Feb 06

Sail update: Finished (back in December)

Tag: boat work,introspection,victoriesJonathon Haradon @ 7:30 pm

Finally.  10 months after it started, the sail is finished.  It was supposed to be done by June.  Then…. that didn’t quite happen. And so it got put off.  And put off.  And put off.  And soon, the boat was threatening to leave!  So I doubled down over Thanksgiving break and brought the thought of the completion of the sail into the ballpark.

Those first days of sewing in the gym were fun.  Huge panels getting sewn together and enormous visible progress of work.  It was fun back then!  But at Thanksgiving, I was no longer in a large gymnasium.   I was squashed into the smallish living room of a house.  The sail’s luff was three times the length of the room.  At one point, I felt it absolutely necessary to stretch out the luff of the sail.  It went through the living room, through the kitchen, over the island countertop, out the door to a deck off the kitchen and to the other side of deck railing where I anchored it so that I could stretch it taught.  There was snow out on the deck.  It felt ridiculous.

I was stretching the luff line of the sail to try and see by how much I had to chop off the top of our sail.  The luff line, which came with the sail-making kit from Sailrite is made of T900 from New England Ropes, requires two double braid eyesplices, one at each end, to attach the sail at it’s head to the mast, and at it’s tack to the bow of the boat.  After making the first eyesplice, I then,carefully measured the T900 line to the exact measure ment of our luff, (48’9”)  and marked that point as where the other eye-splice should end.  I then remeasured it as I’ve had trouble measuring things in the past.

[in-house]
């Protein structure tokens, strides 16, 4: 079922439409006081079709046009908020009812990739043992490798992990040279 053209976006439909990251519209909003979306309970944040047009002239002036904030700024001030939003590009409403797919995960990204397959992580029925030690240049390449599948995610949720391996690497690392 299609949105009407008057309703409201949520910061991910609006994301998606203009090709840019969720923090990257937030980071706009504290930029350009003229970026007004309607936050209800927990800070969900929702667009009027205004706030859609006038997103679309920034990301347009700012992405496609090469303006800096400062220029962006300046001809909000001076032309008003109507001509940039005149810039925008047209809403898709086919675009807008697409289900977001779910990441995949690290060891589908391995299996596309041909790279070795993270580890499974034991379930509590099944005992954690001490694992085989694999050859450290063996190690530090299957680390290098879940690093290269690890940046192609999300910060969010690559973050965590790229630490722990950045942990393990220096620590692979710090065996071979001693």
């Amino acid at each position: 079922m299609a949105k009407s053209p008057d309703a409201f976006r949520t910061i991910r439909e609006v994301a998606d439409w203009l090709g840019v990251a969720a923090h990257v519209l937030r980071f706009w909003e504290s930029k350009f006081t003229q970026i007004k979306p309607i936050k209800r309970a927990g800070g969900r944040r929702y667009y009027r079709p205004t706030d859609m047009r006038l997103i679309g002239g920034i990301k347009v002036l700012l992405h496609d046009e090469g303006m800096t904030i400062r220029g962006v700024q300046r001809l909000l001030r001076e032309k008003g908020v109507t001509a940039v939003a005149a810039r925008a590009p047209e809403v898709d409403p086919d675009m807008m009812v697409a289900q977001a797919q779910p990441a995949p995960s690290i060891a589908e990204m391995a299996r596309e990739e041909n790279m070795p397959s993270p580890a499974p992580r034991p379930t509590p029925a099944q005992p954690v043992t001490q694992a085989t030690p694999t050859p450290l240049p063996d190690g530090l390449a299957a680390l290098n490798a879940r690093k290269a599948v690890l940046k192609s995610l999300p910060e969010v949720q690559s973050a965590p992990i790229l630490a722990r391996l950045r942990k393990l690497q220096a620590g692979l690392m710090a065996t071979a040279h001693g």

With the second eyesplice made I tried as best I could in a 18′ wide room to see how well the luff line matched up to the length of the luff of the sail.  And everytime, it seemed to come up short.  And then I remembered that when making the second eye splice the rope will bunch up, thicken and consequently shorten. This happens because the eyesplice is designed to have the rope double back on itself.  The core of the rope, after going around the eye, goes back inside itself.  It’s a very cool thing and it locks itself into place.  I highly recommend making them simply because they are so cool.  At any rate, I had to chop off about 2 inches from the head of the sail and short both ends just a smidge so that the luff line would be better aligned.  Such are the trials and tribulations of a first time sail maker.

A week after Thanksgiving, I took two days off from work during a major push where I was determined to get 30 hours of work done on the sail.  Sorry boss, priorities.  One half of one of these days was spent trying to figure out how to install the cleats for the leech line and the foot line.  My first issue was with the rivot/grommet thing they sent me.  Home Depot was baffled as to what tool should be used to both A: cut a hole through the 9 layers of fabric where the cleats were to be installed, and B: how to press home the rivot/grommet.  Finally a leather store, Tandy Leather Factory, came through for me with a suggestion, while I was there buying a sewing palm.  I Suffice to say I ended up using a cordless drill to make the holes in the sail, at very low RPM and with clamps within milimeters of where the drill bit was.  All of this was conducted in the kitchen.  See pictures.  I was at Tandy after suffering through a day of using a makeshift palm out of duct tape and a tiny plastic cup.  Tandy wasn’t open on Sunday and I had work to do, so makeshift palm it was.